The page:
Subsequently, upon examination, the two plastic containers and the two plastic sachets containing white crystalline substance were positively identified as shabu.[17] The supposed testimony of Engineer Richard Allan B. Mangalip, Forensic Chemical Officer, before the RTC, was the subject of stipulation by the parties.[18]


Version of the Defense


Pineda and Coderes denied that they were arrested while on board the car and that they possessed the illegal drugs. They claimed that, on December 15, 2003, between 9:00 and 10:00 a.m., they were inside Unit 1225 and were preparing to go out shopping; that somebody knocked on the door; and Pineda asked who that person was, but there was no reply; that the door was forcibly opened and armed men gained entry and ordered them to lie down on the bed face down; that the men searched the unit and took their personal belongings and money; that they later recognized the said armed men as Pasay City police officers; that they presented no warrant of arrest and/or search warrant; that they were brought to separate rooms in Sinta Court Motel (Sinta Motel) at the corner of F.B. Harrison and EDSA Extension in Pasay City; that the police officers demanded money from them in the amount of P500,000.00 in exchange for their release; and that they were brought to the Criminal Investigation Division (CID) of the Pasay City Police Headquarters at around 7:00 or 8:00 p.m.[19] On that day, Coderes only saw petitioner at the CID.[20]


On June 2, 2004, petitioner testified that he knew Pineda because he is the godfather of one of Pinedas children; that he also knew Coderes because she is the live-in partner of Pineda; that around 10:00 a.m. on December 15, 2003, he was at the lobby of the Cityland Condominium and was waiting for an elevator in order to see Pineda and Coderes; that upon riding the elevator, three (3) male persons joined him who were all in civilian attire and whom he later came to know to be Pasay City police officers, namely: PO2 Jovenir and P/Insp. Golod and another one whom he failed to identify; that one of them pressed the number four (4) button of the elevator; and that at the time, petitioner was calling Pineda through his cellular phone, but, there was no signal.[21]


Petitioner also related that P/Insp. Golod suddenly held petitioner's hand which was holding the cellular phone, and PO2 Jovenir punched him in the stomach and was told to peacefully go with them so that he would not be hurt; that they did not introduce themselves to him; that the elevator opened on the fourth floor, and the person who pressed the number four (4) button went out and the elevator went down; that when the elevator reached the ground floor, P/Insp. Golod pulled him towards the lobby, while PO2 Jovenir remained by the door of the elevator; that there was another man who held him and he was pulled out of the Cityland Condominium; that he was brought to a parked white car, handcuffed at his back, and made to board the backseat of the said white car with his face down, and thereafter the car left; that he did not know what kind of car it was because he was ordered to bow down and not to look out, and they were always holding his head; that he was with P/Insp. Golod and the other policemen inside the white car; that he was brought to Sinta Motel; that he was brought inside a room, and frisked, and the police officers took from him his watch, his wallet and the money inside his wallet, the car key, and the parking ticket; that he was asked if he knew Pineda and Coderes to which he assented; that when he was asked who was the owner of the car key, he said that the car did not belong to him as it was just being offered for sale; that in going to the Cityland Condominium, he used the car; that when he was brought out of the Cityland Condominium, the car was left at the parking area of the Cityland Condominium; that, as a car sales agent, he made sure that the OR, CR, and plate number of the car were complete; that the car had a rear plate number; that P/Insp. Golod demanded that petitioner pay P200,000.00 in exchange for his release; that he stayed at the Sinta Motel for five (5) hours before he was brought to the CID; that he stayed at the CID for two (2) hours and he was made to sit on a chair; that after two (2) hours he was brought inside a room of the same building where he stayed until the following day; that on the following day, the accused were brought to Fort Bonifacio for drug testing; and that they were brought back to the CID and, in the afternoon, petitioner was brought to the Pasay City Jail. While inside the CID, petitioner saw the car parked at the back of the Pasay City Hall.[22]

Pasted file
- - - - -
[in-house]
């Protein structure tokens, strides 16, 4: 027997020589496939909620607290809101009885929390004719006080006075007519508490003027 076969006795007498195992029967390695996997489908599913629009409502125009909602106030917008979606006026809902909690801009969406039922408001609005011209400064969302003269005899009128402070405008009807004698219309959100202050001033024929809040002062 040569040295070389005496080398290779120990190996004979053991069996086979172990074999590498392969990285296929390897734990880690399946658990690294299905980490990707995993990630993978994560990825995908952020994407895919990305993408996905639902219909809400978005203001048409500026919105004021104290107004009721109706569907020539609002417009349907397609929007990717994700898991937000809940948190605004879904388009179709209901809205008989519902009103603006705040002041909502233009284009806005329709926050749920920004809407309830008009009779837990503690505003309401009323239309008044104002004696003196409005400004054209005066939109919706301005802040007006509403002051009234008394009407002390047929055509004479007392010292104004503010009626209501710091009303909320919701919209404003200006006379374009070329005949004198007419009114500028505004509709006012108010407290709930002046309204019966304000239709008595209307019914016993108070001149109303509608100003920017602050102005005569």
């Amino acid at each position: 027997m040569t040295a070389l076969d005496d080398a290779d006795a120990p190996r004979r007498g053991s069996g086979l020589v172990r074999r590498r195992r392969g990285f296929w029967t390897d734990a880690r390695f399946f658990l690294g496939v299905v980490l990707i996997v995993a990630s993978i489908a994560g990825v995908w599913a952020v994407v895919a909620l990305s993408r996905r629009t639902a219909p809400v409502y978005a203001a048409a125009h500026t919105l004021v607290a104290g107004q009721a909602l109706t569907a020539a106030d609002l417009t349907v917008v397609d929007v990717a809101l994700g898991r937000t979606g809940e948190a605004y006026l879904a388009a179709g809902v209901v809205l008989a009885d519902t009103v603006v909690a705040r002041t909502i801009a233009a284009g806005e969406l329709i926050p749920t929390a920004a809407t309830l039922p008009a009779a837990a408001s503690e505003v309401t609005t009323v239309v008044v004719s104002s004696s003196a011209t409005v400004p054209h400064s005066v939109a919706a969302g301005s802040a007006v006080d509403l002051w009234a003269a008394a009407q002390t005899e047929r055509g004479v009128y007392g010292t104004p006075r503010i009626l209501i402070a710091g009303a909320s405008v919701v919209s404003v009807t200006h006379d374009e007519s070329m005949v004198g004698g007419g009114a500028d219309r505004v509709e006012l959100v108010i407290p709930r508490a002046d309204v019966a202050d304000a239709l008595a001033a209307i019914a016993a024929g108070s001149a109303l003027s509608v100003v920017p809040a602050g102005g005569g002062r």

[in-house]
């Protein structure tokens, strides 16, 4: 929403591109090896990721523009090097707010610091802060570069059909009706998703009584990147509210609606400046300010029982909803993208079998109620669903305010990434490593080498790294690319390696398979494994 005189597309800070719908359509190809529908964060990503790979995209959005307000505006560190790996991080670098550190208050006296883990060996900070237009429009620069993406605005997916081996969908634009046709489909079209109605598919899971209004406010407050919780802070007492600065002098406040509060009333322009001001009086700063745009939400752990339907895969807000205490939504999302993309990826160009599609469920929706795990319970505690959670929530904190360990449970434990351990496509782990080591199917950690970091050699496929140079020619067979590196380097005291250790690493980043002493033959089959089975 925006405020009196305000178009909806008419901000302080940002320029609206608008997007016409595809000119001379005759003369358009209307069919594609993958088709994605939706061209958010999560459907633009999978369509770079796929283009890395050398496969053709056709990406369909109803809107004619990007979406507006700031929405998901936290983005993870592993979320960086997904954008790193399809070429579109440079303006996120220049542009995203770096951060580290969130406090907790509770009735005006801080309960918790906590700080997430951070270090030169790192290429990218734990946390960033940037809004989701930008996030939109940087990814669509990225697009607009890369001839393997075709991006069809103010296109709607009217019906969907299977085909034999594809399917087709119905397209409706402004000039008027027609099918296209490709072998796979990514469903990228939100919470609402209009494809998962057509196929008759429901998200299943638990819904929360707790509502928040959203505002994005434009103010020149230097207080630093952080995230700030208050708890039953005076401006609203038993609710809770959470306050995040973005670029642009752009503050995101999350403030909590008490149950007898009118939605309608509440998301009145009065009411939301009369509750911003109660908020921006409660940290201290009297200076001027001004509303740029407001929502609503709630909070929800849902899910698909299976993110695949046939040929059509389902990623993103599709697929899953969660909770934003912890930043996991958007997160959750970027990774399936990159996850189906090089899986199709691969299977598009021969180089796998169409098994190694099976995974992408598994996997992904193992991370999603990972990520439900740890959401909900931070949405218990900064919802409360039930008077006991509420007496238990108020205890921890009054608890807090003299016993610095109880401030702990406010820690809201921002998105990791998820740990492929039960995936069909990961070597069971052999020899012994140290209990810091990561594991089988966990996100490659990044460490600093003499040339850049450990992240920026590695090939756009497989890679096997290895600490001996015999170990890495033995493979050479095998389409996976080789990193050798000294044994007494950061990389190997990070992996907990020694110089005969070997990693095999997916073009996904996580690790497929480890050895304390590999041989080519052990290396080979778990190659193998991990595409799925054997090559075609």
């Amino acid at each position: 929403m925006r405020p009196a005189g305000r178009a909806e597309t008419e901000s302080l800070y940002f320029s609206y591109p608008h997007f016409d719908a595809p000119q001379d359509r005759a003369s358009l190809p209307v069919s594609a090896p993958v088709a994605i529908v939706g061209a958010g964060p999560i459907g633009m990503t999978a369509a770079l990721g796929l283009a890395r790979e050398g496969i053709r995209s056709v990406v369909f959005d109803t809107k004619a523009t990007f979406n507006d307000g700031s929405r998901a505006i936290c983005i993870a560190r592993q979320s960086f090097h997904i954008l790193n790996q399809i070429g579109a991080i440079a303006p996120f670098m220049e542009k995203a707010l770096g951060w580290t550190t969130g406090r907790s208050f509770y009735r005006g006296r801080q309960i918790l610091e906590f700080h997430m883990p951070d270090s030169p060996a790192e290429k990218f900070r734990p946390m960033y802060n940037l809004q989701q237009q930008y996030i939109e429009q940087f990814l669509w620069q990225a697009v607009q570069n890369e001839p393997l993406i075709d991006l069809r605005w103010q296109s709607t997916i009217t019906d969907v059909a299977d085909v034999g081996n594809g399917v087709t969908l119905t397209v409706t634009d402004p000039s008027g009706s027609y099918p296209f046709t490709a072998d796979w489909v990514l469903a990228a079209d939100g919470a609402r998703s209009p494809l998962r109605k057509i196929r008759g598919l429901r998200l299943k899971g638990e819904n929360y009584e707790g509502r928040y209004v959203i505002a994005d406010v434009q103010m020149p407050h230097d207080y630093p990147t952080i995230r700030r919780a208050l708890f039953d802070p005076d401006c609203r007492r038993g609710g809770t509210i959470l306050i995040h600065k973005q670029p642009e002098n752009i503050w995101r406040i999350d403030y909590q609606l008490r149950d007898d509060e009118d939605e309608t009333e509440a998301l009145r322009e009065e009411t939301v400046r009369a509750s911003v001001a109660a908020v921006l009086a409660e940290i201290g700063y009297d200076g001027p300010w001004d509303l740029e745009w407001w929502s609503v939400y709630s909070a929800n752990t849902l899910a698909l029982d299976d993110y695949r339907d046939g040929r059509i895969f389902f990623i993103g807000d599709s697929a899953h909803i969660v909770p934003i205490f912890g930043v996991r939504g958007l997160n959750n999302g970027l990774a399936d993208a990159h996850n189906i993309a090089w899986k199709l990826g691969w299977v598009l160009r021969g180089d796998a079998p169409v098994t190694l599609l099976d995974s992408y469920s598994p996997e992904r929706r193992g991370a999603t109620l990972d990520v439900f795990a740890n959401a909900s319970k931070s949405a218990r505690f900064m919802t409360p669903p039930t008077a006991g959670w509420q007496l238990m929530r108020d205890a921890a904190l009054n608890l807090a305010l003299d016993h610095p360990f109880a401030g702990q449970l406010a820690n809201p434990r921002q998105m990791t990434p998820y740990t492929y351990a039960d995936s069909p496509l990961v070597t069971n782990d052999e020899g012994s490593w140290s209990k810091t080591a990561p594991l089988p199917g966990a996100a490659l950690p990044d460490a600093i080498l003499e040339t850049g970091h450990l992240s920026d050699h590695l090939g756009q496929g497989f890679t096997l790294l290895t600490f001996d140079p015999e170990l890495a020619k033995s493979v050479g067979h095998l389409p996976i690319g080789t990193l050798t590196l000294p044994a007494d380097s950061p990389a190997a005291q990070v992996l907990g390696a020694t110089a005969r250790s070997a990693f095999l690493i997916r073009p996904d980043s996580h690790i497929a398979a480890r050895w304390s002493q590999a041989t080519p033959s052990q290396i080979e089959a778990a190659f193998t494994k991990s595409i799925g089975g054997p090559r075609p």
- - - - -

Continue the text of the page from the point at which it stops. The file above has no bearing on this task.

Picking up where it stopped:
The RTC's Ruling